Our Netfirms testing began with a look. This starts with a Support link on the vDeck control panel which opens a page at a’support console’. There’s a search box, buttons representing shared themes (Email, WordPress) plus some useful-sounding’popular topics’ (‘FTP: How to connect to a website’,’Navigating File Manager’).
We fits and typed into the search box appeared. We can click one of them to exhibit it, or press Enter to conduct a search on but this didn’t work consistently. Occasionally pressing Enter would do nothing — we never figured out why — and we noticed a keyword matches did not possess a corresponding post. We typed SSH, for example, and strikes for’SSH’ and’SSH Terminal’ seemed, but choosing either of those told us”there are no posts matching your query”.
Running our standard’import WordPress’ search returned one or two articles. There was a few helpful info on offer, and article sorting left them difficult to discover, although there weren’t nearly as numerous as using the companies that are best.
It was a similar story with our general, solitary key word searches (MySQL, PHP and so on). Netfirms has some advice to offer on most subjects, although less (or as good quality) as we’d like. Some of this content is dated. Having’Configuring Outlook 2003 as your e mail client’ as a tutorial is ridiculous, with lots of movie and tutorials being at least three years old however there are other issues.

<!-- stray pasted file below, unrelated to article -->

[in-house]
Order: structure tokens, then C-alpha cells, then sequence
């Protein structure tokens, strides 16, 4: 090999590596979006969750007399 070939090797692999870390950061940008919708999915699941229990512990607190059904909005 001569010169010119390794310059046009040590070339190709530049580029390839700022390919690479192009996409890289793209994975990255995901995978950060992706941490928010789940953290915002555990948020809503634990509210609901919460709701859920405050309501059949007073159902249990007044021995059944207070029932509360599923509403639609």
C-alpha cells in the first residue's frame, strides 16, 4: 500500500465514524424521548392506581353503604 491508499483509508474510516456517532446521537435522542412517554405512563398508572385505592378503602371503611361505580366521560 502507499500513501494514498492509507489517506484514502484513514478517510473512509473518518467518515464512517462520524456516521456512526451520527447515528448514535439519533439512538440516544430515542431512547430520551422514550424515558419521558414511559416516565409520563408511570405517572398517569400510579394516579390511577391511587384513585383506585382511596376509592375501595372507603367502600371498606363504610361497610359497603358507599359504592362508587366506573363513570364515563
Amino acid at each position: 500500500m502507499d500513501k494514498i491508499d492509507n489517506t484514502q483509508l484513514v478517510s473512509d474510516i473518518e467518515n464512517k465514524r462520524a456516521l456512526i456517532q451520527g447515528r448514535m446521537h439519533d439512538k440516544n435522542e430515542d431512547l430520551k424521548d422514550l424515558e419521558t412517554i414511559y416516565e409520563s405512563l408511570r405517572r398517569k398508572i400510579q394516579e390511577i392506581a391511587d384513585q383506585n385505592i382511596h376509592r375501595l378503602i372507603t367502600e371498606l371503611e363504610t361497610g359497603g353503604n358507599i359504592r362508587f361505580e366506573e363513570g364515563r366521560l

Service is better. Both chat questions answered and were met with speedy responses. But even here, there are limited choices. Despite a ‘support tickets’ link in the bottom of the webpage, the ticket system has been disabled. It’s live chat or the US support telephone number .
We completed our tests with a few quick benchmarks of server performance, using Bitcatcha and a few other tools. Our host based on the eastern side of the United States was registered to Endurance International Group, and gave us acceptable performance for UK and US connections. Rates were average overall, but that was nothing out of the normal, although response times dropped for distant links.
UPDATE March 9, 2018: Following the review was complete, we requested Netfirms to cancel our account. We presumed the account could be shut, and the business sent an email saying it’d do this, and our payment refunded. Regrettably, we didn’t check this, and failed to observe that Netfirms left our account open and didn’t return our cash.
We were sent the following email about our account renewal, which alerted us to the issue by Netfirms, 11 months. We contacted assistance, clarified that we’d cancelled the accounts and that we had proof the firm had acknowledged this at the moment, therefore our money should be returned by it. Support simply said account renewal had turned off to ensure there would be no additional charge, but wouldn’t be issuing any refund.
We’ve seen reports from others about billing issues that are similar, although there’s no way to tell how common a problem this might be. If you inquire Netfirms to close your accounts, we’d recommend you don’t presume the firm will do so if you’ve received a confirmation email. Examine the account frequently and follow up with Netfirms support if nothing happens within a couple of days.
Netfirms offers value, but content that is dated, web support and a product variety suggests this is a company lacking investment and being compelled to fade off.